Kaanchi Movie Review: Not Really Unbreakable
When it comes to a Subhash Ghai film, you expect one simple thing - It has to be THE Subhash Ghai film. Period. You don't look for any re-invention, you don't look at anything experimental, you don't vouch for anything new age. All that you look forward to is a drama of yore that earned Subhash Ghai the title of Showman.
Sadly, Kaanchi doesn't come anywhere close to that. Right through the film you try to hunt for elements that bring back the memories of some wonderful work by Ghai that is remembered till date. However, there are just a few faint glimpses one experiences but by and large, the film hardly comes across as a product which has a trademark Subhash Ghai touch to it.
The film takes a long time to come to the point as well. The opening sequences are so much stretched that one wonders what is taking so much time for Mishti and her lover Kartik to unite. However, while one waits for that to happen, there are elements added around a company [owned by Rishi Kapoor and backed by his elder brother Mithun Chakraborty] looking at taking over the township where Mishti and Kartik live. A few unconvincing sequences follow where concepts of right versus wrong and fighting for one's own rights are established.
In the middle of this there is another angle of a youngster [Rishabh Sinha] added into the plot which had seemed like a quick pass-by to begin with. However, and to one's surprise, it turns out to be the crux of the plot, which doesn't quite make you go wow. In fact his transition from I-Am-A-Peace-Loving-Painter to See-I-Have-The-Power-To-Be-Misused is done in such a manner that one wonders whether the kid never got a chance before in his lifetime to be spoilt and turned into a brat!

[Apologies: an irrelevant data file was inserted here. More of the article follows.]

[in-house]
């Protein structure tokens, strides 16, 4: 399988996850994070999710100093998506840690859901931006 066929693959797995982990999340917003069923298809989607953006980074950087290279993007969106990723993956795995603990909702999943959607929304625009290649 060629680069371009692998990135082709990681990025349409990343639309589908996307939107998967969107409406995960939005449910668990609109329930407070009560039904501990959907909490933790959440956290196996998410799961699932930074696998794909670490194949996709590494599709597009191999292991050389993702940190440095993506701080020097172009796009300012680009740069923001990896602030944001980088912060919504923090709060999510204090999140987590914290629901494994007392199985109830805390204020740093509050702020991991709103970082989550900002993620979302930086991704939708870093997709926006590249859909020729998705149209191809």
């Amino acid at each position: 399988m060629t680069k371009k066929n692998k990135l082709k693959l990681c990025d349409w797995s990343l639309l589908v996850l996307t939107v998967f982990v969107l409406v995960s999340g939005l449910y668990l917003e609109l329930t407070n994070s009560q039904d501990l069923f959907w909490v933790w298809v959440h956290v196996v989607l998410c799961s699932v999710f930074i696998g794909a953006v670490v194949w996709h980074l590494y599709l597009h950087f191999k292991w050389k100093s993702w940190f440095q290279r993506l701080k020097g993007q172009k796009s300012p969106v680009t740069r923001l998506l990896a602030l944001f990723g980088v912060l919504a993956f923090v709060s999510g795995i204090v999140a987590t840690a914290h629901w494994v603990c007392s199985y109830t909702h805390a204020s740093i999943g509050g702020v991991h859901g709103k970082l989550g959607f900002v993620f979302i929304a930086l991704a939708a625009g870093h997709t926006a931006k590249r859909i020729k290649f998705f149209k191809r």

Nevertheless, there are some hopes that come in once the film marches towards the interval point as there are some reasonably well paced and pitched dramatic sequences that are put together. Still, though you don't step into the second half with many expectations, what amazes you is the manner in which Kaanchi goes further downhill. Mishti's visit to Mumbai, the way she meets her childhood friend turned cop [Chandan Roy Sanyal], the ease with which she gains an entry into the lives of Rishi Kapoor and Mithun Chakraborty, the sting that she carries, the social/political workers that she approaches - it is a free fall.
This isn't all as in the middle of this all, there are four to five songs interspersed in the second half, two of them entirely picturised on Chandan Roy. At number of instances there are forced references made to Ghai's own work from the past. The pre-climax of the bigwigs getting arrested left, right and center is of convenience too and so are many escapes that Mishti makes. You just hope, albeit faintly, that the climax would bring in a high to the plot but the fight sequence that follows is just average and by the time an epilogue featuring CBI official Adil Hussain arrives, Kaanchi surprisingly gets into a Prakash Jha zone.
In the middle of this all one does hunt for positives and it has to be said that Mishti comes across as a really beautiful girl with freshness about her. With baby flesh on her face, she comes across every bit as an innocent girl though her modus operandi leaves a lot to be desired. Also, she clearly makes an attempt to 'act' rather than coming across as natural. Comparatively Kartik does well during his screen time and it is apparent that he has opened up a lot since his Pyaar Ka Punchnama days. Mithun Chakraborty is good, though he turns monotonous after a point. Rishi Kapoor clearly chose this role for old time sake with Subhash Ghai. Rishabh is just about okay while Chandan has his moments occasionally.
Eventually, there are attempts being made to project Kaanchi as a film that comes as a message. How one wishes though that Subhash Ghai makes an out and out commercial entertainer with larger than life appeal with the likes of Dr. Dang, Chuniya, Mandhari and Roshan Mahanta. Now that would be one movie watching experience for sure!